Following an injury to the brain, healthy neurons that are adjacent to the damaged area can sometimes take over the functions performed by the impaired neurons. This process has been best studied after acute nerve damage, but there is evidence that compensation by surviving neurons is also happening in the early stages of neurodegenerative diseases. In amyotrophic lateral sclerosis (ALS), the fiber type grouping in muscle samples taken from patients suggests that after an initial loss of connections between motor neurons (MNs) and muscles, new nerves are able to reconnect to allow patients to maintain movement during the disease process. A second observation made at the time of autopsy is that the vast majority of patients have an accumulation of a mislocalized protein called TDP-43 in the surviving MNs. However, because these cells are inaccessible in early disease stages, the molecular mechanisms for coping with disease processes in the MNs that send out new connections to muscles are unknown. In order to determine the dynamic responses that could allow a subpopulation of MNs to cope specifically with mislocalized TDP-43 and send out new axonal connections to muscles to prevent paralysis, we developed a mouse model in which we can induce neuronal expression of mislocalized human TDP-43, called rNLS8 mice. We then showed that rNLS8 mice have certain subsets of MNs that are uniquely vulnerable to disease, and that surviving MNs can effectively take the place of these cells, even late into the disease course. In this study, we will now identify the populations of MNs responsible for the reinnervation and restoration of function of vulnerable muscles after the initial TDP-43 triggered MN loss (Aim 1), using a combination of neuronal tracing techniques, muscle physiology, and imaging at the neuromuscular junction. We will then look for the upstream contribution of the brain's immune cells, microglia, to MN plasticity and the resultant circuit changes (Aim 2) by pharmacologically eliminating microglia and selectively reintroducing microglial derived factors that have been previously shown to influence neuronal function. Finally, molecular differences between MNs that innervate the same muscle before and after TDP-43 triggered axonal dieback will be uncovered by RNA- Sequencing and the top gene targets will be validated for their effect on motor function during ALS-like disease in rNLS8 mice (Aim 3). Completion of these studies should provide valuable insights into the potential mechanisms by which subsets of MNs can tolerate a build-up of cytoplasmic TDP-43. Moreover, understanding the mechanisms of neuronal compensation could allow for the development of therapies aimed at supporting surviving cells in order to extend their natural plasticity to slow disease and maintain function in patients.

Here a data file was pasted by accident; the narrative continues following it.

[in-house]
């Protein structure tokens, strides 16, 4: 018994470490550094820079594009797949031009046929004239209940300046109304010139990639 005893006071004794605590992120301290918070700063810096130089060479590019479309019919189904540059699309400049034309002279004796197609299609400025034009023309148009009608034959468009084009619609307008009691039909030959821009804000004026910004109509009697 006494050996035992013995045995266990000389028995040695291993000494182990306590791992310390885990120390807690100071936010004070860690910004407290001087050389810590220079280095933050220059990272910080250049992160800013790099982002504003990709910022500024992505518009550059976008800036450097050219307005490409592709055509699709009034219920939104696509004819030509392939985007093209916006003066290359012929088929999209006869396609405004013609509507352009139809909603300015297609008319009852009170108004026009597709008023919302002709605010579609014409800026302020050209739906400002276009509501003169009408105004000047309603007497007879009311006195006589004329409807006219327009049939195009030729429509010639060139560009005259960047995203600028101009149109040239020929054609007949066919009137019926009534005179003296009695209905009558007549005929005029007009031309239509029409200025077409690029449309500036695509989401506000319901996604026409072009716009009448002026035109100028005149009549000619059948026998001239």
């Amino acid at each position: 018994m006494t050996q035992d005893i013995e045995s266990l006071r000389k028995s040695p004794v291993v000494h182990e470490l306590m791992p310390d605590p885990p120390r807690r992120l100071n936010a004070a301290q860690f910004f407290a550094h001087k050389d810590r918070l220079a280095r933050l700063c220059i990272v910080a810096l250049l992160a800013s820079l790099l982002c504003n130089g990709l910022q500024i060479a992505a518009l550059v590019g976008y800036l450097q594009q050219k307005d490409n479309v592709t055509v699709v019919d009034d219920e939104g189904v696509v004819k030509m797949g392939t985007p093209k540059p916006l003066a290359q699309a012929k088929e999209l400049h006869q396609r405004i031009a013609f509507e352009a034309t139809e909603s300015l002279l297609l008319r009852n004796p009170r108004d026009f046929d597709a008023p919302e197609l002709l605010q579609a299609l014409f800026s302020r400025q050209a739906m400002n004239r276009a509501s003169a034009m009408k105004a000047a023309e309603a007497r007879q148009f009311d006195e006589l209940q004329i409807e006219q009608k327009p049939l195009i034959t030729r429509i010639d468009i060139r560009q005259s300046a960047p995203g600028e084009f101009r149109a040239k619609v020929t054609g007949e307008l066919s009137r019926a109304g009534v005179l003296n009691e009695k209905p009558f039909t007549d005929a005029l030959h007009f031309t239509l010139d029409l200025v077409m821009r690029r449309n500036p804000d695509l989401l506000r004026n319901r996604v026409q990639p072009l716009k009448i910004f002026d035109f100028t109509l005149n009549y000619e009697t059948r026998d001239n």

In the early stages of ALS, resistant motor neurons are able to compensate for the loss of their more vulnerable counterparts, allowing for continued, albeit temporary, muscle control in patients. Because these cells are inaccessible in patients during this time period, this study uses a mouse model of sporadic ALS to track the changes in and around resistant cells that allow for this compensation. Identifying the ways that these neurons can naturally cope with a disease-relevant pathological protein can allow us to design strategies to slow the disease progression by 1) conferring that resistance on more vulnerable cells, and 2) extending the timeline of this compensation.